Forest Hills growing pains should result in well-mixed-income housing

I am currently on the Jamaica Plain Neighborhood Council representing Area C and live in the Forest Hills area. I was at a meeting for the Forest Hills Improvement Initiative on May 22. I have taken part in the process for well over a year. Though I have witnessed many positive things about this process, I have to say that the same tired old argument against affordable housing keeps rearing its ugly head.

Some people are saying that 50 percent affordable housing on public land and 30 percent on private land would turn Forest Hills into a “ghetto.” I can only ask Jamaica Plain: Haven’t we learned over the years that affordable housing is not a detriment to Jamaica Plain, but rather an important and valuable asset?

I would suggest a scenario where the 50 percent and 30 percent affordable housing could be divided into thirds for the following three groups: the elderly; people who make 80 percent of the Boston median income; and low-income people.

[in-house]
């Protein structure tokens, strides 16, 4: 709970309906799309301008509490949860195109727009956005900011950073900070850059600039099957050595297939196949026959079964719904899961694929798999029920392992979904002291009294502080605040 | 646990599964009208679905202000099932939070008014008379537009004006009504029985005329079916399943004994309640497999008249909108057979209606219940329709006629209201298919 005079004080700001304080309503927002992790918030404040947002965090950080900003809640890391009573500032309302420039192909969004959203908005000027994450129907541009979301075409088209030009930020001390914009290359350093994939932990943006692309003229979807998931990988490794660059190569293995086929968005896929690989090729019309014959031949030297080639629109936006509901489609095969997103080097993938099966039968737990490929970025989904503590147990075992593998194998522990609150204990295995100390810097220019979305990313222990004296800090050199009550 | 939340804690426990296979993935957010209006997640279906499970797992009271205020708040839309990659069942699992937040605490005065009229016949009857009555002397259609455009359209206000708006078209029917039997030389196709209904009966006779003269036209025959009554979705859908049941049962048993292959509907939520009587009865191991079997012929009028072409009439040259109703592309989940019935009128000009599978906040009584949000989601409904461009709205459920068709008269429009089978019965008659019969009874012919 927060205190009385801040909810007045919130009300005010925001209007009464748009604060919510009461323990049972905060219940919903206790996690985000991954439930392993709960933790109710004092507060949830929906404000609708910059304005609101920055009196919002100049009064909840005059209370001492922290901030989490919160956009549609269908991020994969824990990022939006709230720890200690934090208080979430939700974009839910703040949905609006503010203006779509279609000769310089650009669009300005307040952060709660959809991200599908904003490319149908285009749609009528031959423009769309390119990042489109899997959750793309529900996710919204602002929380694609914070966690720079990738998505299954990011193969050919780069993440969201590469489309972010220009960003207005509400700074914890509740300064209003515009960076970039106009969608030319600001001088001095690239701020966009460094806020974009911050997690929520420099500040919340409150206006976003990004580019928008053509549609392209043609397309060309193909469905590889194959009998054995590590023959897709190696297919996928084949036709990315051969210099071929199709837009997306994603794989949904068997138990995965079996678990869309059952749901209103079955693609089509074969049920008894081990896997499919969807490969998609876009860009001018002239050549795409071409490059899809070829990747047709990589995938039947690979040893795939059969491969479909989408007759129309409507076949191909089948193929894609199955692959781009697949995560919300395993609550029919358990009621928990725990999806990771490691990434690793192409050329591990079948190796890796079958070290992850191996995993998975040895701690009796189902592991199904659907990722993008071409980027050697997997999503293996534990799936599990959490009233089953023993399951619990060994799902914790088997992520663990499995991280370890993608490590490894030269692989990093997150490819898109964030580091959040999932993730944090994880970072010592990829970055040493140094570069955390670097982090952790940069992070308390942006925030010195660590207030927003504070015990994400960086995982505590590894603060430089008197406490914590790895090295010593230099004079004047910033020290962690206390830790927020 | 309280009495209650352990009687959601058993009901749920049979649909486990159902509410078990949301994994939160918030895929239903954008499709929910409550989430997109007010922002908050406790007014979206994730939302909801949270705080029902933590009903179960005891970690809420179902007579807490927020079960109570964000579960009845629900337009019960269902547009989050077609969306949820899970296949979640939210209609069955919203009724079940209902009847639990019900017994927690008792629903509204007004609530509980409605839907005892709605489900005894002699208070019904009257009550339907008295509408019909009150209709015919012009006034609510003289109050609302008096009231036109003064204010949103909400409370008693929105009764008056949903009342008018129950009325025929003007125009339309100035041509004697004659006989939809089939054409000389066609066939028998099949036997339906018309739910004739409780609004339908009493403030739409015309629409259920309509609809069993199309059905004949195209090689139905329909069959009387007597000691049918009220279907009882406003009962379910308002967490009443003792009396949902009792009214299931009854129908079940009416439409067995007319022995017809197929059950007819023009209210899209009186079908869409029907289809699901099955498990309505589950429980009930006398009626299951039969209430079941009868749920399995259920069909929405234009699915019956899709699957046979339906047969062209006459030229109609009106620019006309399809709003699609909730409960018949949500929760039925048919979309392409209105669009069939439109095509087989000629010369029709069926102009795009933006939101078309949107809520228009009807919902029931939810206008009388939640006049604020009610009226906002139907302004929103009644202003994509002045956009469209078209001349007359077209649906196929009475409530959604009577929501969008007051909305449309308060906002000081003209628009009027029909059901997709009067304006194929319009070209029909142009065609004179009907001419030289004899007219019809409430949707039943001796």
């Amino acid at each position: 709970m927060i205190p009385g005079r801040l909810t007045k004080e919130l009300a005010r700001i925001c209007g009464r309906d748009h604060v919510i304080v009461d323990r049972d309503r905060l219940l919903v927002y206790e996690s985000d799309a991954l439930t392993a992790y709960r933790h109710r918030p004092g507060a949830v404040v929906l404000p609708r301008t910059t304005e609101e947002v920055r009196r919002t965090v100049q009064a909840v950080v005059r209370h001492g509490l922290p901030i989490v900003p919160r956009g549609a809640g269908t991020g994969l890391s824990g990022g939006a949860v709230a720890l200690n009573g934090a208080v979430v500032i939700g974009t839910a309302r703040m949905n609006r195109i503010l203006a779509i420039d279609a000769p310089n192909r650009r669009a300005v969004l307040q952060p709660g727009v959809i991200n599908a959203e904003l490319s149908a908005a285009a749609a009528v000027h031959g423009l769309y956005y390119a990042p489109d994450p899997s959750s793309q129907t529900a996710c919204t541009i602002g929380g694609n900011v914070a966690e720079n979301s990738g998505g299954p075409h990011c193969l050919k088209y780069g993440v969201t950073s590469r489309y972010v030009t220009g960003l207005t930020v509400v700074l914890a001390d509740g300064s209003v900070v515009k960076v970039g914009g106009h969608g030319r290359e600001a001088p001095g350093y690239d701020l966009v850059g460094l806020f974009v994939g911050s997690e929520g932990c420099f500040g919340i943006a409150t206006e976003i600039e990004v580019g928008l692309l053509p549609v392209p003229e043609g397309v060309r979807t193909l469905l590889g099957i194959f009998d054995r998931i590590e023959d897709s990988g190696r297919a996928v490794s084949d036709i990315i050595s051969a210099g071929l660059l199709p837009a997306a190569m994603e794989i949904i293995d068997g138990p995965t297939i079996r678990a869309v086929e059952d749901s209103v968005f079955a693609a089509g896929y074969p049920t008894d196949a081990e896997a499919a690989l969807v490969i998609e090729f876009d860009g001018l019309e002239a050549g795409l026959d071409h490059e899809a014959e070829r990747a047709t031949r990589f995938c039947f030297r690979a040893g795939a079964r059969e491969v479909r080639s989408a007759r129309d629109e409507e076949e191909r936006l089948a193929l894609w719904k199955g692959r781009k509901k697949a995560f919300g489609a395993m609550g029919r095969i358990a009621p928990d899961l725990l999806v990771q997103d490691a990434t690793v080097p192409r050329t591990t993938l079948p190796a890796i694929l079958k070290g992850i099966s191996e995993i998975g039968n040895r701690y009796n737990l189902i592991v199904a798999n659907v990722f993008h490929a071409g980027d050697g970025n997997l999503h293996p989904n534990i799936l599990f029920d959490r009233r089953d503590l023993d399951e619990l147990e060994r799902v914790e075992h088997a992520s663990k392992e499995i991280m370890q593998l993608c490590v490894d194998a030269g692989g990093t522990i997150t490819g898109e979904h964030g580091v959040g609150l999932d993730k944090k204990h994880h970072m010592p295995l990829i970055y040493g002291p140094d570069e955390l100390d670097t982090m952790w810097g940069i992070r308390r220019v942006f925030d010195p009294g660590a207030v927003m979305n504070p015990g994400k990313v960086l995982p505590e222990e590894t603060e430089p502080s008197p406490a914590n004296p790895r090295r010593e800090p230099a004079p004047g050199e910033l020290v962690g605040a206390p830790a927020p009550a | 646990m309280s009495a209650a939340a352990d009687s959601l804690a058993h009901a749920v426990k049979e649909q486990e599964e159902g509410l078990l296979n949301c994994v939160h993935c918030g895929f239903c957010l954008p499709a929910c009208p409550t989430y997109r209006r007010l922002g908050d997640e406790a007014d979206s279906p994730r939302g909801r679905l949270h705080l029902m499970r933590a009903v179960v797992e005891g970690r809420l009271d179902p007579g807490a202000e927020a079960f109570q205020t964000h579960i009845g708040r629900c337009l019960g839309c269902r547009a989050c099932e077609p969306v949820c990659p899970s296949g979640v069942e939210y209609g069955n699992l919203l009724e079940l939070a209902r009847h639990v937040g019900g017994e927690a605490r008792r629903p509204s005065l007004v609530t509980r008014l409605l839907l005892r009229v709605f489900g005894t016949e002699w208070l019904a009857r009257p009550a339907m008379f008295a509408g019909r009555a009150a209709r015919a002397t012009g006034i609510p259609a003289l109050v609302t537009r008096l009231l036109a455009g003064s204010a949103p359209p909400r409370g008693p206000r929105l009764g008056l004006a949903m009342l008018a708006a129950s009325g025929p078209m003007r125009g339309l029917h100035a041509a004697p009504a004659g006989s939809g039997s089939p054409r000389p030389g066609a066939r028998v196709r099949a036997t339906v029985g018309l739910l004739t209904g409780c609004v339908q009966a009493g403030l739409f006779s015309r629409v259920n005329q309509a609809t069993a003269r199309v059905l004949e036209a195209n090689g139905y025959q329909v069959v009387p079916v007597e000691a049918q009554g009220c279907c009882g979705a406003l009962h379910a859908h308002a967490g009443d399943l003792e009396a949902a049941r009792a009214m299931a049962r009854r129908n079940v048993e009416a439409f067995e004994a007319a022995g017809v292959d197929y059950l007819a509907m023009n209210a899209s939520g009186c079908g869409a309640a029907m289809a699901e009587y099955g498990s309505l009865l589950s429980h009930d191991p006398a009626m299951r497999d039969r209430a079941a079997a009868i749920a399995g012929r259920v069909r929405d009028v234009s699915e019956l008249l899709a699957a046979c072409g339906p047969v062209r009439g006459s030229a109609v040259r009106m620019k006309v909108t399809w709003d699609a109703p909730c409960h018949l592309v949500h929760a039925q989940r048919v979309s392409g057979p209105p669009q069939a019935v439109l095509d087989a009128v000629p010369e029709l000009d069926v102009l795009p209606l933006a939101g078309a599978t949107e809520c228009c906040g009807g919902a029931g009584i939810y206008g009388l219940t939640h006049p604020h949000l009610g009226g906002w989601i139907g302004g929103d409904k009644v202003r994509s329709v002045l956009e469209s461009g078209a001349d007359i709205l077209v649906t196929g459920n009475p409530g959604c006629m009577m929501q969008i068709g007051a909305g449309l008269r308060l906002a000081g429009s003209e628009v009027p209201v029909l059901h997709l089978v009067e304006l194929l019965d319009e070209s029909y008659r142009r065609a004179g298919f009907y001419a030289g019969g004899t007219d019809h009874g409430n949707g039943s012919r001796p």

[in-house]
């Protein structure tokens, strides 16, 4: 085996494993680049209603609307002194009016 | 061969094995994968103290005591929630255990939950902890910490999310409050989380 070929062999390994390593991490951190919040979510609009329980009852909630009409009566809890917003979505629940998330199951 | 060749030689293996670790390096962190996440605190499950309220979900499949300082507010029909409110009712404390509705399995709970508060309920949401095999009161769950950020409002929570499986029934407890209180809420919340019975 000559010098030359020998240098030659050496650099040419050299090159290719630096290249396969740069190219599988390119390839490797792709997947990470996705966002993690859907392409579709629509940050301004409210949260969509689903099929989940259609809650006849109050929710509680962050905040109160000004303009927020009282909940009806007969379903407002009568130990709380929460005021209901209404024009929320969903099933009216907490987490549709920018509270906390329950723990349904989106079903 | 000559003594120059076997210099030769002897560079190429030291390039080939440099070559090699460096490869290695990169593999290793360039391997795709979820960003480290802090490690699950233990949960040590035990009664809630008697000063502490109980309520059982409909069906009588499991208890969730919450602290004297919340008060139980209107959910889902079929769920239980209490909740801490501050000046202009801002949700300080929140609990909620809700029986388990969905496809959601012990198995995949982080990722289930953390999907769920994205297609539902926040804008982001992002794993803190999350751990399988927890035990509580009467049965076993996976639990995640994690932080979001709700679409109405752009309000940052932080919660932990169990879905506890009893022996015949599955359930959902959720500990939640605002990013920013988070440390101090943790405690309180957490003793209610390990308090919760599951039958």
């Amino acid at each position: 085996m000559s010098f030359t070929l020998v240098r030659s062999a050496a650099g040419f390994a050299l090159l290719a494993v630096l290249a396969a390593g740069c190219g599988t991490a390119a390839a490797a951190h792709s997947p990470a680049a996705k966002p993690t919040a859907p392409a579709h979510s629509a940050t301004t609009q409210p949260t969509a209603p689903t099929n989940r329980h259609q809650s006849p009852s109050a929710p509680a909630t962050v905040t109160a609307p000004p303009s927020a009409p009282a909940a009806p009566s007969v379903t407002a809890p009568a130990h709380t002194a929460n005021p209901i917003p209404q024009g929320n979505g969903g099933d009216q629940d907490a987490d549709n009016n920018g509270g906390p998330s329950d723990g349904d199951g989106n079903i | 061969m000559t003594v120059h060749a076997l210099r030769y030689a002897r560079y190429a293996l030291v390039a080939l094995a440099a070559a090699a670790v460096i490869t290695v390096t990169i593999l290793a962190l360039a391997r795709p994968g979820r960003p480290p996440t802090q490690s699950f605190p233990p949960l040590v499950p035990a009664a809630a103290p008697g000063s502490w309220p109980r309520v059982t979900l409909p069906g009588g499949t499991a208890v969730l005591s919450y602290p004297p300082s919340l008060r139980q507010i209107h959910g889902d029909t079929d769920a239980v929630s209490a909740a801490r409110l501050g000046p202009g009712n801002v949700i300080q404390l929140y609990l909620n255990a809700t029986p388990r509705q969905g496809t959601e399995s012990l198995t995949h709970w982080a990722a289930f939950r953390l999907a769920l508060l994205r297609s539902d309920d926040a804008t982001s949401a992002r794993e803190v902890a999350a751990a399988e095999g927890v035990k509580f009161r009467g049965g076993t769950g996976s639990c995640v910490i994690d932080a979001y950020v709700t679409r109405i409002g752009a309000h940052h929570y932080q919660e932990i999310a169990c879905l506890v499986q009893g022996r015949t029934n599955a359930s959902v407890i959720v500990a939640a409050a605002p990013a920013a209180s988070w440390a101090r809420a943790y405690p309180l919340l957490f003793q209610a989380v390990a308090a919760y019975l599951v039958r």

Half of each third should be home-ownership, the other rental. All units should be mixed with market-rate units. This does not create a ghetto—it creates a neighborhood.

There are still many issues that have to be sorted out with the design guidelines for the area. I am an affordable housing advocate and have been for years, but I do not have just affordable housing in mind when I look at my neighborhood, as some will say about affordable housing supporters. I believe keeping a lot of green space is important as well as traffic flow, youth-oriented areas and bike paths. I share many people’s view that seven stories for the parking lot parcel and the Fitzgerald lot are too high and dense for this area.

I would point out that the only bad thing about affordable housing is the lack of it. My biggest hope is that after all is said and done we all realize that we will still be living next to each other in the same neighborhood. My greatest fear is that the neighborhood that I live in and treasure will not be accessible to everyone.

If we value the diversity of Jamaica Plain, it only makes sense that we all take proper precautions to preserve it. Let’s leave past prejudice about class in the past where it belongs and look at a future that includes us all. It takes more than income to make a neighborhood.

Red Burrows
Jamaica Plain

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